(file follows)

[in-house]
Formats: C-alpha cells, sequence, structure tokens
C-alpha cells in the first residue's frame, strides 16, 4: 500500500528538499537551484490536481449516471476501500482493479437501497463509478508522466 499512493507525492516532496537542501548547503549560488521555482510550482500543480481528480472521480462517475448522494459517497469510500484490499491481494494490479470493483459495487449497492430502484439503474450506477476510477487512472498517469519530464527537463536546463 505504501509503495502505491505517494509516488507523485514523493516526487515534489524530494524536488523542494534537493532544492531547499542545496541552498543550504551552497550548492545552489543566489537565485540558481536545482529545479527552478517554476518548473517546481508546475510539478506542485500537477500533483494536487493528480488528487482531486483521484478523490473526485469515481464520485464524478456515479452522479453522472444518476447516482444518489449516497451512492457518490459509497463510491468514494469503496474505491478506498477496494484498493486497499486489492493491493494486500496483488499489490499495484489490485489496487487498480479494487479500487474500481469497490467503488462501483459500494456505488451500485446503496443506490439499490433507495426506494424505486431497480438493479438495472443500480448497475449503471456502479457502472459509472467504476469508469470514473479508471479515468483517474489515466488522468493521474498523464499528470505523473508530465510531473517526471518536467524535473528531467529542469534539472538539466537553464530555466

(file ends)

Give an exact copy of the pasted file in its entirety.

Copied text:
[in-house]
Formats: C-alpha cells, sequence, structure tokens
C-alpha cells in the first residue's frame, strides 16, 4: 500500500528538499537551484490536481449516471476501500482493479437501497463509478508522466 499512493507525492516532496537542501548547503549560488521555482510550482500543480481528480472521480462517475448522494459517497469510500484490499491481494494490479470493483459495487449497492430502484439503474450506477476510477487512472498517469519530464527537463536546463 505504501509503495502505491505517494509516488507523485514523493516526487515534489524530494524536488523542494534537493532544492531547499542545496541552498543550504551552497550548492545552489543566489537565485540558481536545482529545479527552478517554476518548473517546481508546475510539478506542485500537477500533483494536487493528480488528487482531486483521484478523490473526485469515481464520485464524478456515479452522479453522472444518476447516482444518489449516497451512492457518490459509497463510491468514494469503496474505491478506498477496494484498493486497499486489492493491493494486500496483488499489490499495484489490485489496487487498480479494487479500487474500481469497490467503488462501483459500494456505488451500485446503496443506490439499490433507495426506494424505486431497480438493479438495472443500480448497475449503471456502479457502472459509472467504476469508469470514473479508471479515468483517474489515466488522468493521474498523464499528470505523473508530465510531473517526471518536467524535473528531467529542469534539472538539466537553464530555466